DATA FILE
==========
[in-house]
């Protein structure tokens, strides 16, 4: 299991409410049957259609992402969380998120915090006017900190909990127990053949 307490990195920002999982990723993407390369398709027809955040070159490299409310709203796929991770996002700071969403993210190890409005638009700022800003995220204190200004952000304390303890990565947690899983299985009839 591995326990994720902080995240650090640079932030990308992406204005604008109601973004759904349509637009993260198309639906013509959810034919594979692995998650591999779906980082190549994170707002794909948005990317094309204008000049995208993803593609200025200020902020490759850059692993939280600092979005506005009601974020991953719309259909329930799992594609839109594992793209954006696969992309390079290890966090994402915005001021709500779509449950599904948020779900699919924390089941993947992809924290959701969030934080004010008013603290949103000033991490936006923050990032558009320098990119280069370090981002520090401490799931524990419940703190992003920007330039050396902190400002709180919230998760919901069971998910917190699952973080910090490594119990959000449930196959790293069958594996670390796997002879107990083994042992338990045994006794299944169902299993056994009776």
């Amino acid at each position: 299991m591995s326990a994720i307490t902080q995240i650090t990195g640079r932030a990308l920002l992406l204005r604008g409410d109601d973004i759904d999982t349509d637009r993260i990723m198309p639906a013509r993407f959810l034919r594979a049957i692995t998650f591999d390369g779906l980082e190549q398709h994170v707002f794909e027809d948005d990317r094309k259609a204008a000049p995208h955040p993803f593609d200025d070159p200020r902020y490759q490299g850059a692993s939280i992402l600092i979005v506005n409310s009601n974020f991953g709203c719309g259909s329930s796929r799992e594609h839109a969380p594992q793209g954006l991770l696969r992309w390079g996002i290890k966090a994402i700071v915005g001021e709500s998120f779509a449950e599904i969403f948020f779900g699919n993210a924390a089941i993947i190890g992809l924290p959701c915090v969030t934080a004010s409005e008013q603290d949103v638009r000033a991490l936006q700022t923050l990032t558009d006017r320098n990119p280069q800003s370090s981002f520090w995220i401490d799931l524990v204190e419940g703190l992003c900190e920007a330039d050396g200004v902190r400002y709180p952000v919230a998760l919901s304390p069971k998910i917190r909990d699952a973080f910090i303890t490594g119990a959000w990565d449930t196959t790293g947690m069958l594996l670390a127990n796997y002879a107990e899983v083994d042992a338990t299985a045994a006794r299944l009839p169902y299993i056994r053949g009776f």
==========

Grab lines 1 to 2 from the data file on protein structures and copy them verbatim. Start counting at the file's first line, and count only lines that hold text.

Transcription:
[in-house]
């Protein structure tokens, strides 16, 4: 299991409410049957259609992402969380998120915090006017900190909990127990053949 307490990195920002999982990723993407390369398709027809955040070159490299409310709203796929991770996002700071969403993210190890409005638009700022800003995220204190200004952000304390303890990565947690899983299985009839 591995326990994720902080995240650090640079932030990308992406204005604008109601973004759904349509637009993260198309639906013509959810034919594979692995998650591999779906980082190549994170707002794909948005990317094309204008000049995208993803593609200025200020902020490759850059692993939280600092979005506005009601974020991953719309259909329930799992594609839109594992793209954006696969992309390079290890966090994402915005001021709500779509449950599904948020779900699919924390089941993947992809924290959701969030934080004010008013603290949103000033991490936006923050990032558009320098990119280069370090981002520090401490799931524990419940703190992003920007330039050396902190400002709180919230998760919901069971998910917190699952973080910090490594119990959000449930196959790293069958594996670390796997002879107990083994042992338990045994006794299944169902299993056994009776």